On early twists and turns in the 2018 GOP race for governor

Excerpt from a review of recent developments in the 2018 gubernatorial campaign by the AP’s Eric Schelzig:

The repeal of former President Barack Obama’s health care law was supposed to provide a springboard for U.S. Rep. Diane Black’s entry into the Tennessee governor’s race.

State Sen. Mark Green was supposed to capture to the core of President Donald Trump’s supporters.

And term-limited Gov. Bill Haslam’s gas tax proposal was supposed to fall flat, avoiding political difficulties for House Speaker Beth Harwell.

But none of that has happened as expected, leaving an unsettled Republican field for the 2018 gubernatorial nomination.

The bid to replace and repeal the health care law fell apart, and Black, who chairs the powerful House Budget Committee, has given little indication since then about her plans about entering the governor’s race.

Green has put his gubernatorial ambitions on hold since being nominated by Trump to become the next secretary of the Army. That might lead tea party-styled Republicans like state Sen. Mae Beavers or former Rep. Joe Carr to jump in the race.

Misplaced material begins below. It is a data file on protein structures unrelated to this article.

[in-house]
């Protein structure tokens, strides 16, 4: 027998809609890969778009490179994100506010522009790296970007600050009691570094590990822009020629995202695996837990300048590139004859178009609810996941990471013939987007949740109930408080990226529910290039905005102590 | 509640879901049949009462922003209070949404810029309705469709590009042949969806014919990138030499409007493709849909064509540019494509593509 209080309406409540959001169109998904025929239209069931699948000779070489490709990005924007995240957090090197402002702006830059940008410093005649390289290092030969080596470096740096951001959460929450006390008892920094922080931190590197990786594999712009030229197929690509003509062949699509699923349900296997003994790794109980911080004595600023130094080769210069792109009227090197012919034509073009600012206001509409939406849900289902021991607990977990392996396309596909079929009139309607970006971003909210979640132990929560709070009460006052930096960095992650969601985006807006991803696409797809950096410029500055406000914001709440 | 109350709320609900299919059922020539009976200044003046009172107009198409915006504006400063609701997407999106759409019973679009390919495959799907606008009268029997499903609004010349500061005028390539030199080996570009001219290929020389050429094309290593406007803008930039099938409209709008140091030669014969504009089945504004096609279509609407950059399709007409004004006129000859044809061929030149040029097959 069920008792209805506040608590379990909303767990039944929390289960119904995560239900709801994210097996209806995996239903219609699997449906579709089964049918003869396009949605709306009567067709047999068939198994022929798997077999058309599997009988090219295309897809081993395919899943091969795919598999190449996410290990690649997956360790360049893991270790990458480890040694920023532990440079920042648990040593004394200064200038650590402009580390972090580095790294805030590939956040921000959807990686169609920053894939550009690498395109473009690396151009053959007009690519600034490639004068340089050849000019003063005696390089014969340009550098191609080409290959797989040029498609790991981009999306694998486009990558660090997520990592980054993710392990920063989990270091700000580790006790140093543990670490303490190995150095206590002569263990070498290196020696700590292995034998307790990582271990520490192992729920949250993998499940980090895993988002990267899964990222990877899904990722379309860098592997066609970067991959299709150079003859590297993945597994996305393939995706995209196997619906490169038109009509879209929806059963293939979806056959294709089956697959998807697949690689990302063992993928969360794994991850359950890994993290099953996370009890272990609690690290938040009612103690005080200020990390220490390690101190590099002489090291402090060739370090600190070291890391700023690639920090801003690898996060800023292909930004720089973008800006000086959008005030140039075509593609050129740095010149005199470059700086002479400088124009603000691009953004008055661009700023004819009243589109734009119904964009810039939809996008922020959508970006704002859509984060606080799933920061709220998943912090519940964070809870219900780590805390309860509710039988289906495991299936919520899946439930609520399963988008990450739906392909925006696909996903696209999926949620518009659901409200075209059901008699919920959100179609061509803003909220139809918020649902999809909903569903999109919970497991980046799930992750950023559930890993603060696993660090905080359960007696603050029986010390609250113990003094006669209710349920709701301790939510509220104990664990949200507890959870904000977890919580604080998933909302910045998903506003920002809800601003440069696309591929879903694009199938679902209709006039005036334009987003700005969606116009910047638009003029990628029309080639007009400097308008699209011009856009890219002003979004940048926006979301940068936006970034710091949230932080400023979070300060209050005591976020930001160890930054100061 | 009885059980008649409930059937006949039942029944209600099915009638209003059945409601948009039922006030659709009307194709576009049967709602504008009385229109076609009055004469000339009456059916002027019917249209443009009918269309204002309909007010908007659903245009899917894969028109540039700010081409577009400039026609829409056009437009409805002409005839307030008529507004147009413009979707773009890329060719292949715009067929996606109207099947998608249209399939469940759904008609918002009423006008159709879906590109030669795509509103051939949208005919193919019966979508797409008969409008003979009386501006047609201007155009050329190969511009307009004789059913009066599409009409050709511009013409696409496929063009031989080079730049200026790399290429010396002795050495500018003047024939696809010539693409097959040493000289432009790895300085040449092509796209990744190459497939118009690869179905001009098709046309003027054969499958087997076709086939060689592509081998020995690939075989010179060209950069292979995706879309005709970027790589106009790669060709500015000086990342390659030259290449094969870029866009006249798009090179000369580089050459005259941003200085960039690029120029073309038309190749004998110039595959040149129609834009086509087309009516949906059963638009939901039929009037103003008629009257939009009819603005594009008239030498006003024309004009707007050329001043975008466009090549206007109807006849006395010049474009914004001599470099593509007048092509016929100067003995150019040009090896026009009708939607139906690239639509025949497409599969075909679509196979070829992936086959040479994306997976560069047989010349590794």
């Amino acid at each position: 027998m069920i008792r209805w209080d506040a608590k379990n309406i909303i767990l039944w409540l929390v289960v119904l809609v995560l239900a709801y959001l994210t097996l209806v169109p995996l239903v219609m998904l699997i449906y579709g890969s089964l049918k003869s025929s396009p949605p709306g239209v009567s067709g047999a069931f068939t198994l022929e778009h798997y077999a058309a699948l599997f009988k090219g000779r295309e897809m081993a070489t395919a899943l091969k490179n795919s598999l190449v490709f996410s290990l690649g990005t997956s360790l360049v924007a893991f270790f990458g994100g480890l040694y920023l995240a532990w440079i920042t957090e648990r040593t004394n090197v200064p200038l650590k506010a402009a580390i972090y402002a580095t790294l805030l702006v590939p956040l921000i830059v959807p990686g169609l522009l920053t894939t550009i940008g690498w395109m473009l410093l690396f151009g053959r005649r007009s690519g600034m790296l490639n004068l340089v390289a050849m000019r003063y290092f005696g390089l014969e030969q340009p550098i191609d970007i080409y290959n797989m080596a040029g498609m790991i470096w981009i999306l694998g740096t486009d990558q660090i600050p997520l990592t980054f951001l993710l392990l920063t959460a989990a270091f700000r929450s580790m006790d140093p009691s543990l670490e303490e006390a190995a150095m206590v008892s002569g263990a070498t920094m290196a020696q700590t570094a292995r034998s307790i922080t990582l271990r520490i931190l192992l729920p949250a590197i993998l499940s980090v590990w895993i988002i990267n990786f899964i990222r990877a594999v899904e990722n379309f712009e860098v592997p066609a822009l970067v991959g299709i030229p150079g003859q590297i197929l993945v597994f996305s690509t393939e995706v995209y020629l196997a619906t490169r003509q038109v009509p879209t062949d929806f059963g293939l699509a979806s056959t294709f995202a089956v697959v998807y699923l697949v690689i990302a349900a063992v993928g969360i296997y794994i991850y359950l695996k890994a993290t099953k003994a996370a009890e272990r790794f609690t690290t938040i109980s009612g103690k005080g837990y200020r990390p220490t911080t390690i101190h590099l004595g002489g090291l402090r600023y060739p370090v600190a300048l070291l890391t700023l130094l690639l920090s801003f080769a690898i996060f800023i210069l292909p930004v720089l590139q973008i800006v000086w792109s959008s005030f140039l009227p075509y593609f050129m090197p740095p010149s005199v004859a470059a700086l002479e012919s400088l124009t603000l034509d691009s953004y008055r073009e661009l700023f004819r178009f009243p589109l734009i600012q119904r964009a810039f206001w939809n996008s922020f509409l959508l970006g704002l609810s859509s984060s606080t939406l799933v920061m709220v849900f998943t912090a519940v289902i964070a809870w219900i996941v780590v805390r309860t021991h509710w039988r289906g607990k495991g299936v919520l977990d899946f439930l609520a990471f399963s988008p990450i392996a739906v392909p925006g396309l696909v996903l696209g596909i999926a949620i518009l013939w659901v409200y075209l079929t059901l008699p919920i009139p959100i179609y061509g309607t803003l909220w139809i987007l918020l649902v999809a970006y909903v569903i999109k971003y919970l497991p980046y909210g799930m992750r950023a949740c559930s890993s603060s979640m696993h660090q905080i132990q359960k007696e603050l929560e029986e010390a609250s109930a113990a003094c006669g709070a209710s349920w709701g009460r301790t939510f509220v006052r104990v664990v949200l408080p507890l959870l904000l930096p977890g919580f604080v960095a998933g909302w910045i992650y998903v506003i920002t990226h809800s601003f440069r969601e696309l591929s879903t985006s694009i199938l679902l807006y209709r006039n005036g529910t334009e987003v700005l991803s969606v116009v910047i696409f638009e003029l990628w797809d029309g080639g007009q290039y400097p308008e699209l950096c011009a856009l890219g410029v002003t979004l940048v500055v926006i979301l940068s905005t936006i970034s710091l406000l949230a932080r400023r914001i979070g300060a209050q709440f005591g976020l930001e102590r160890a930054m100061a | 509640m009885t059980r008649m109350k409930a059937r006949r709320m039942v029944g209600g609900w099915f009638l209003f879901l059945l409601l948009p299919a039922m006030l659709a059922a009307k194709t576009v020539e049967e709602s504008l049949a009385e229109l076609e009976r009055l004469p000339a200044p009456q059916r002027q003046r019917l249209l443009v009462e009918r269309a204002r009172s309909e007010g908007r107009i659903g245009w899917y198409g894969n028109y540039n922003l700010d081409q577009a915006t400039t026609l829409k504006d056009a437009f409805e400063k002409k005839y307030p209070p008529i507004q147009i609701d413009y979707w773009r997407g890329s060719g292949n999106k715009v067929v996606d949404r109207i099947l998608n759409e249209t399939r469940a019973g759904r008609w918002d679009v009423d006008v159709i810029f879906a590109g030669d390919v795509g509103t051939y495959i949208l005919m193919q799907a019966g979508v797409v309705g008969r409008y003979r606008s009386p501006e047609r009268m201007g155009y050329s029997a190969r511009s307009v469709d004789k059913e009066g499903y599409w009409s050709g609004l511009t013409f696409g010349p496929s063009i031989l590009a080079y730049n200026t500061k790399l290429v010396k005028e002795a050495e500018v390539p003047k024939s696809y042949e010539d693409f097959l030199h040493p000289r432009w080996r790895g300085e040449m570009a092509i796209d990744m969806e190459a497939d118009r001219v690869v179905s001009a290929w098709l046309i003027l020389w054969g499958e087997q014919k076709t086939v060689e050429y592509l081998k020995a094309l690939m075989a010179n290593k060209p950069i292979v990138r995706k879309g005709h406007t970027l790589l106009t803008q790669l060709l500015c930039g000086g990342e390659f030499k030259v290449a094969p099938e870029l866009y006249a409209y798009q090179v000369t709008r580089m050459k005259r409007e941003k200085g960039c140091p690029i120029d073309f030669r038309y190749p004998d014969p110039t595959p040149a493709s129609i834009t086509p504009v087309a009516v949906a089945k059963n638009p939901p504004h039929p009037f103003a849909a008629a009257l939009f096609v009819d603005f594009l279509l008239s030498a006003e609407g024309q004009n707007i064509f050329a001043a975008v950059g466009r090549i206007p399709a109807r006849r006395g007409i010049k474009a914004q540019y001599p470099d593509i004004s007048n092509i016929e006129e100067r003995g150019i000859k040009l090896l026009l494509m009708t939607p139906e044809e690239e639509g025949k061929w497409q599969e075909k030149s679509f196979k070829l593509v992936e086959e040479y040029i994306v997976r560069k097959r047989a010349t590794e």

And Haslam’s transportation plan is poised for votes on both the House and Senate floors next week (with House Speaker Beth Harwell and Senate Majority Leader Mark Norris, both prospective GOP gubernatorial candidates) taking different positions – at least at one point, though Harwell may be moving back to back the Haslam plan).

…With Green’s attention now focused on the Pentagon, the only Republican candidate actively campaigning around the state is Haslam’s former education adviser and economic development commissioner Randy Boyd. The Knoxville philanthropist burnishes his credentials as a natural successor to the popular incumbent.

…Potential opponents couldn’t help but take notice last month when the Knoxville Zoo announced Boyd and his wife, Jenny, were donating $5 million to the facility.

But asked whether Boyd’s ability to fund his own race would influence her decision whether to enter the race, Harwell responded with a curt: “No.”

Norris, who like Harwell is awaiting the end of the legislative session before deciding on whether to join the race, shared a similar sentiment.

“That’s less that he can spend on his campaign,” Norris said. “I hope he continues to spend freely.”

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